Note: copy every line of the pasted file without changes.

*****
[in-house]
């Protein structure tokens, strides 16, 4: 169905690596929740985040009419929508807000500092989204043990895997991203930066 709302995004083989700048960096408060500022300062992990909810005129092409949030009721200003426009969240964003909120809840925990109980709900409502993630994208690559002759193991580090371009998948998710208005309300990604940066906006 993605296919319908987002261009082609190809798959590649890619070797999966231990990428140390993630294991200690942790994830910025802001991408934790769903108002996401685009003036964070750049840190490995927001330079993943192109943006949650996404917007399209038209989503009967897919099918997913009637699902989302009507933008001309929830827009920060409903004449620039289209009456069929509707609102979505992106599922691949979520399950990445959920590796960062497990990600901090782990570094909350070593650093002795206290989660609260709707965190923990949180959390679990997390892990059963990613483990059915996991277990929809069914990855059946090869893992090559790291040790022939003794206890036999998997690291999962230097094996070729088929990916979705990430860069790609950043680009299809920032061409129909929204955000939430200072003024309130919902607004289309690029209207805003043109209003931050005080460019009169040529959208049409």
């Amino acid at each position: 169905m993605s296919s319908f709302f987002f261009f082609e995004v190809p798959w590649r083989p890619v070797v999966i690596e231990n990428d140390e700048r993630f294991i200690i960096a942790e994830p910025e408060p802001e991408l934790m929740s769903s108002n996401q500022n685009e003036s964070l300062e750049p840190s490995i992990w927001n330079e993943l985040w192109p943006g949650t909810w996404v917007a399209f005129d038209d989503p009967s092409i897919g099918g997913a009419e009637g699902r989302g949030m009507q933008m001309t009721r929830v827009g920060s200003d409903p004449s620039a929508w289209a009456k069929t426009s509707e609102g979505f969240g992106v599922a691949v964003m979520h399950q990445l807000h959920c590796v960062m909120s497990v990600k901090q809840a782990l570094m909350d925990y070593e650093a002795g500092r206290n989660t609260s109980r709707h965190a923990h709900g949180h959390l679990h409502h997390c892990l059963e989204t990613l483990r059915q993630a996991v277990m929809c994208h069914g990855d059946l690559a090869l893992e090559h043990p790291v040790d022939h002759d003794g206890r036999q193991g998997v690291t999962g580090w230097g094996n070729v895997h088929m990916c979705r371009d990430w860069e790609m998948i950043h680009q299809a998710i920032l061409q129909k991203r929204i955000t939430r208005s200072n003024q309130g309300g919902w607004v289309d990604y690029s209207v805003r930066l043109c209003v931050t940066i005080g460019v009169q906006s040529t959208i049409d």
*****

[in-house]
């Protein structure tokens, strides 16, 4: 169905690596929740985040009419929508807000500092989204043990895997991203930066 709302995004083989700048960096408060500022300062992990909810005129092409949030009721200003426009969240964003909120809840925990109980709900409502993630994208690559002759193991580090371009998948998710208005309300990604940066906006 993605296919319908987002261009082609190809798959590649890619070797999966231990990428140390993630294991200690942790994830910025802001991408934790769903108002996401685009003036964070750049840190490995927001330079993943192109943006949650996404917007399209038209989503009967897919099918997913009637699902989302009507933008001309929830827009920060409903004449620039289209009456069929509707609102979505992106599922691949979520399950990445959920590796960062497990990600901090782990570094909350070593650093002795206290989660609260709707965190923990949180959390679990997390892990059963990613483990059915996991277990929809069914990855059946090869893992090559790291040790022939003794206890036999998997690291999962230097094996070729088929990916979705990430860069790609950043680009299809920032061409129909929204955000939430200072003024309130919902607004289309690029209207805003043109209003931050005080460019009169040529959208049409």
């Amino acid at each position: 169905m993605s296919s319908f709302f987002f261009f082609e995004v190809p798959w590649r083989p890619v070797v999966i690596e231990n990428d140390e700048r993630f294991i200690i960096a942790e994830p910025e408060p802001e991408l934790m929740s769903s108002n996401q500022n685009e003036s964070l300062e750049p840190s490995i992990w927001n330079e993943l985040w192109p943006g949650t909810w996404v917007a399209f005129d038209d989503p009967s092409i897919g099918g997913a009419e009637g699902r989302g949030m009507q933008m001309t009721r929830v827009g920060s200003d409903p004449s620039a929508w289209a009456k069929t426009s509707e609102g979505f969240g992106v599922a691949v964003m979520h399950q990445l807000h959920c590796v960062m909120s497990v990600k901090q809840a782990l570094m909350d925990y070593e650093a002795g500092r206290n989660t609260s109980r709707h965190a923990h709900g949180h959390l679990h409502h997390c892990l059963e989204t990613l483990r059915q993630a996991v277990m929809c994208h069914g990855d059946l690559a090869l893992e090559h043990p790291v040790d022939h002759d003794g206890r036999q193991g998997v690291t999962g580090w230097g094996n070729v895997h088929m990916c979705r371009d990430w860069e790609m998948i950043h680009q299809a998710i920032l061409q129909k991203r929204i955000t939430r208005s200072n003024q309130g309300g919902w607004v289309d990604y690029s209207v805003r930066l043109c209003v931050t940066i005080g460019v009169q906006s040529t959208i049409d």